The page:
As the excitement of the campaign mounted, with the Whig candidate, William Henry Harrison, "the Hero of Tippecanoe," running strongly against Martin Van Buren, the abolitionists were merely a faint whistle in the shrieking winds. Most abolitionists were Whigs, and, with such a good prospect of defeating the detested Democrats the great majority of them could not bring themselves to throw away their votes on Birney and Earle, who had no chance whatsoever. Others, prepared to vote for Birney, could find no third-party ballots or did not know the names of third-party electors. Birney mustered only 7,069 votes, running strongest in Massachusetts, Michigan, Vermont, and New York, although only in Massachusetts did he poll as much as one per cent of the vote. Harrison was borne into the White House by the popular tide, with both his nomination and election due in no small measure to the votes of antislavery men.

The rift among the abolitionists was lasting. Writing to John Scoble, an Englishman, on March 1, 1843, Lewis Tappan observed: "The warfare between the old organization--which is in possession of the name of the American Anti-Slavery Society--and the New Organization, including the Liberty Party--is unrelenting. They denounce us without reserve, and have no sympathy with us or English abolitionists who sympathize with us. All hope of reunion is out of the question."

The family feuds of the abolitionists were a stench in the nostrils of the nation, declared Tappan to Weld, and Weld agreed. Indeed, Weld was now almost a voluntary castaway so far as the abolition movement was concerned. He could not bring himself to join the Garrisonians with all their extraneous projects; he would not affiliate with the "New Organization" so long as it denied the rights of women; and he had no stomach for politics--too often politicians had used the slavery issue to promote selfish or sectional aims. He wrote to Gerrit Smith that he and Angelina and Sarah felt impelled to hold aloof from both national societies. Nor would they take sides in the quarrels. When Joseph Sturge discussed the antislavery situation with the Welds in July, 1841, he commented that "they may be justly accounted allies by each party . . . and I could not but wish that those, of whatever party, who are accustomed to judge harshly . . . might be instructed by the candid, charitable, and peace loving deportment of Theodore Weld."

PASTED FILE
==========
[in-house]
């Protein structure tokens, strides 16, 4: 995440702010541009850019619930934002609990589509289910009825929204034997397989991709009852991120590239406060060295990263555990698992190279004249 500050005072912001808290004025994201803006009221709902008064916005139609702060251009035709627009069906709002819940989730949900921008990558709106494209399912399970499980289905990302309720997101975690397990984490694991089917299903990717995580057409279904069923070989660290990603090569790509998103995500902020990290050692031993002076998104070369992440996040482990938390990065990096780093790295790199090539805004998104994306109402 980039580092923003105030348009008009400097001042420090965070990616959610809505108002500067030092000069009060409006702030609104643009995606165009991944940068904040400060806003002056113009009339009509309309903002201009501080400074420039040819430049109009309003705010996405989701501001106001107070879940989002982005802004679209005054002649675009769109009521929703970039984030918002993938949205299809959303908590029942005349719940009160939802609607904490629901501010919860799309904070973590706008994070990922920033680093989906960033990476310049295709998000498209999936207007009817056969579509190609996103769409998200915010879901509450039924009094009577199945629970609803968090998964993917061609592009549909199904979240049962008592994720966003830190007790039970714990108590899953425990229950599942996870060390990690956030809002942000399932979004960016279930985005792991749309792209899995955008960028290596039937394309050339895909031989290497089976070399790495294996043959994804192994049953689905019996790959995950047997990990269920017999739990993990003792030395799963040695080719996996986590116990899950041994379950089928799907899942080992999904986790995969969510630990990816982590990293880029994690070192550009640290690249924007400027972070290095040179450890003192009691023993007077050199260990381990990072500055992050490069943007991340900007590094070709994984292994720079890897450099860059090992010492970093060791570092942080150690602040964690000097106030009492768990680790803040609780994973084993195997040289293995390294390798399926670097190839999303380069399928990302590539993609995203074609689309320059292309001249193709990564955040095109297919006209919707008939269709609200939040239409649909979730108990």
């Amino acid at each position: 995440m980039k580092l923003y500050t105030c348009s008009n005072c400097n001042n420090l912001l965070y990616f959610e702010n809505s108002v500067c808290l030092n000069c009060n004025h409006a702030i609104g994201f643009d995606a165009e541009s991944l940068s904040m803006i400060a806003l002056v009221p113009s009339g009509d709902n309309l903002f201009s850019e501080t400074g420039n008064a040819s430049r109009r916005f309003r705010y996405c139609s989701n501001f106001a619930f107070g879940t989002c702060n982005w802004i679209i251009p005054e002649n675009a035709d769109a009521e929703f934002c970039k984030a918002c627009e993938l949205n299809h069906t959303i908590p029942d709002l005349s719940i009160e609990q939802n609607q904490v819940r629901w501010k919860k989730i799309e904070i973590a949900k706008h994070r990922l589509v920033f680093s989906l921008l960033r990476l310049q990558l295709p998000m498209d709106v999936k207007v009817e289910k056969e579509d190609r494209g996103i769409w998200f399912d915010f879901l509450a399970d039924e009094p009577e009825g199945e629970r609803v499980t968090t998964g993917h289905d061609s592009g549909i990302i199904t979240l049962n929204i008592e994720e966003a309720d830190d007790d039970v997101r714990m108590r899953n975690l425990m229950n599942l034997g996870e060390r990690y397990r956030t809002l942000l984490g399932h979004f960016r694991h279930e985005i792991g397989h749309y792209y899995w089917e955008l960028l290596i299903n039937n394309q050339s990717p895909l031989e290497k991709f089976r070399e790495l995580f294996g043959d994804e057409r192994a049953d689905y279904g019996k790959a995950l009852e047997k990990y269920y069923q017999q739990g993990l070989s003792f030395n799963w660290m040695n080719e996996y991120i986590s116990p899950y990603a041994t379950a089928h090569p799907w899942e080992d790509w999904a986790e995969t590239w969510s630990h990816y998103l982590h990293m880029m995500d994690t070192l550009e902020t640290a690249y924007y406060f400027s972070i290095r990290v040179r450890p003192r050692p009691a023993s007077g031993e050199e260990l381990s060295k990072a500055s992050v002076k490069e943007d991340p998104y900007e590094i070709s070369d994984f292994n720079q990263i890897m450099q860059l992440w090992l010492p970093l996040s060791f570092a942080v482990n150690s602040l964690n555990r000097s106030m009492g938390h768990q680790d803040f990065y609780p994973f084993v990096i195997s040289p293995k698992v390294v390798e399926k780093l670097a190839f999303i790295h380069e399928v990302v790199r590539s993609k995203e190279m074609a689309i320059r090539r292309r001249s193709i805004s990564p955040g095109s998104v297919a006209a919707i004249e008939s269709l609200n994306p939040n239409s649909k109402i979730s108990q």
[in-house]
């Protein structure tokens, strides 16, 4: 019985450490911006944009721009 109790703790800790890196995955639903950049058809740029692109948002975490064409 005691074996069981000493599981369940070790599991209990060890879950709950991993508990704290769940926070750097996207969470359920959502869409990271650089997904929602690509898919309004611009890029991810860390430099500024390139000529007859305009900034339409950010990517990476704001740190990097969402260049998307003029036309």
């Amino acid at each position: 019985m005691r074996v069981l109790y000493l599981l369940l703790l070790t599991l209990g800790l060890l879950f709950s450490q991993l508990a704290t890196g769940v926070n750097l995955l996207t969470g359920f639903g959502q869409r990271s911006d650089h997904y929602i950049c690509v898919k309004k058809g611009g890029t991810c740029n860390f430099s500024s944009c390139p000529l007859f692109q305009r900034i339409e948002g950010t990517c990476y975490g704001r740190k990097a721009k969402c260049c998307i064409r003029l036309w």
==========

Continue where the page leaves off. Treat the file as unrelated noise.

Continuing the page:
For the duration of the antislavery struggle the abolitionists were destined to be divided into two major camps, almost as hostile to each other as they were to slavery. Garrison led the radical no-government men, whereas the political actionists, after running independent candidates again in 1844 under the name of the Liberty Party, were to join the Free Soil Party in 1848 and then try to reinvigorate an independent party in 1852. Moreover, the political actionists themselves lacked unity, and often split into factions. Some men of abolition convictions remained Whigs or Democrats until, in the end, all voting abolitionists came together to form the radical wing of the new Republican Party. As time went on, it would become increasingly difficult to draw a sharp distinction between political abolitionists and opponents of slavery extension, the so-called "free soil" men; but the Garrisonians were readily recognizable for what they were. Associated with none of these groups, but no less fervent for emancipation, were a few strong-minded individualists like Theodore Weld.